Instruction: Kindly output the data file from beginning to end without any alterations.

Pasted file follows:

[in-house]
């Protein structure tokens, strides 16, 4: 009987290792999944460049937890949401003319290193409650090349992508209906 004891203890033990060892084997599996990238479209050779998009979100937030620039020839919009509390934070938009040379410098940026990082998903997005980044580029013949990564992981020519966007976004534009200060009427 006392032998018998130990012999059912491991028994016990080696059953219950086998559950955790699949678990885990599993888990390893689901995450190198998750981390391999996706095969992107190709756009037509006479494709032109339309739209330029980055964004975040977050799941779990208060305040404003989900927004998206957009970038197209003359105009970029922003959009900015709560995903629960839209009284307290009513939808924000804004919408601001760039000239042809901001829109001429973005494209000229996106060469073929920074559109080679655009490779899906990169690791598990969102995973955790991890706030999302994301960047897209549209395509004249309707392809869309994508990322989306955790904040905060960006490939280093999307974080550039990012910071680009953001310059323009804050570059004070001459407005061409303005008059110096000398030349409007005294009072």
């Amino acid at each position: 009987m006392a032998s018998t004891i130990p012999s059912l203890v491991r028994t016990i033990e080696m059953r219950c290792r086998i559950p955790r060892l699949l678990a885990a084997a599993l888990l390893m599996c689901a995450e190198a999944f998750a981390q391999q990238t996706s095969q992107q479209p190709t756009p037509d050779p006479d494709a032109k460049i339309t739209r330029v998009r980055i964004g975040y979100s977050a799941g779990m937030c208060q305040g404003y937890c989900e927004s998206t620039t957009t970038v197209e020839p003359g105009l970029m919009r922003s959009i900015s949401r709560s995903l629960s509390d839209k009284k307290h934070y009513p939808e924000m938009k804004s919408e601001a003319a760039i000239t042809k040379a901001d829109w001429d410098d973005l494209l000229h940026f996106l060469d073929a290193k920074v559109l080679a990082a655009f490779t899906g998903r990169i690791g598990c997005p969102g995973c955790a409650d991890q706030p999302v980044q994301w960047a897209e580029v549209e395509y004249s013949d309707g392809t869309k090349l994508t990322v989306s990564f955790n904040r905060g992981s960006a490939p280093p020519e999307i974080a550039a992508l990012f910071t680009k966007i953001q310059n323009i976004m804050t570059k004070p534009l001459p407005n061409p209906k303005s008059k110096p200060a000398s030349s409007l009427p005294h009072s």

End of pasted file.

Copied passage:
[in-house]
């Protein structure tokens, strides 16, 4: 009987290792999944460049937890949401003319290193409650090349992508209906 004891203890033990060892084997599996990238479209050779998009979100937030620039020839919009509390934070938009040379410098940026990082998903997005980044580029013949990564992981020519966007976004534009200060009427 006392032998018998130990012999059912491991028994016990080696059953219950086998559950955790699949678990885990599993888990390893689901995450190198998750981390391999996706095969992107190709756009037509006479494709032109339309739209330029980055964004975040977050799941779990208060305040404003989900927004998206957009970038197209003359105009970029922003959009900015709560995903629960839209009284307290009513939808924000804004919408601001760039000239042809901001829109001429973005494209000229996106060469073929920074559109080679655009490779899906990169690791598990969102995973955790991890706030999302994301960047897209549209395509004249309707392809869309994508990322989306955790904040905060960006490939280093999307974080550039990012910071680009953001310059323009804050570059004070001459407005061409303005008059110096000398030349409007005294009072």
């Amino acid at each position: 009987m006392a032998s018998t004891i130990p012999s059912l203890v491991r028994t016990i033990e080696m059953r219950c290792r086998i559950p955790r060892l699949l678990a885990a084997a599993l888990l390893m599996c689901a995450e190198a999944f998750a981390q391999q990238t996706s095969q992107q479209p190709t756009p037509d050779p006479d494709a032109k460049i339309t739209r330029v998009r980055i964004g975040y979100s977050a799941g779990m937030c208060q305040g404003y937890c989900e927004s998206t620039t957009t970038v197209e020839p003359g105009l970029m919009r922003s959009i900015s949401r709560s995903l629960s509390d839209k009284k307290h934070y009513p939808e924000m938009k804004s919408e601001a003319a760039i000239t042809k040379a901001d829109w001429d410098d973005l494209l000229h940026f996106l060469d073929a290193k920074v559109l080679a990082a655009f490779t899906g998903r990169i690791g598990c997005p969102g995973c955790a409650d991890q706030p999302v980044q994301w960047a897209e580029v549209e395509y004249s013949d309707g392809t869309k090349l994508t990322v989306s990564f955790n904040r905060g992981s960006a490939p280093p020519e999307i974080a550039a992508l990012f910071t680009k966007i953001q310059n323009i976004m804050t570059k004070p534009l001459p407005n061409p209906k303005s008059k110096p200060a000398s030349s409007l009427p005294h009072s």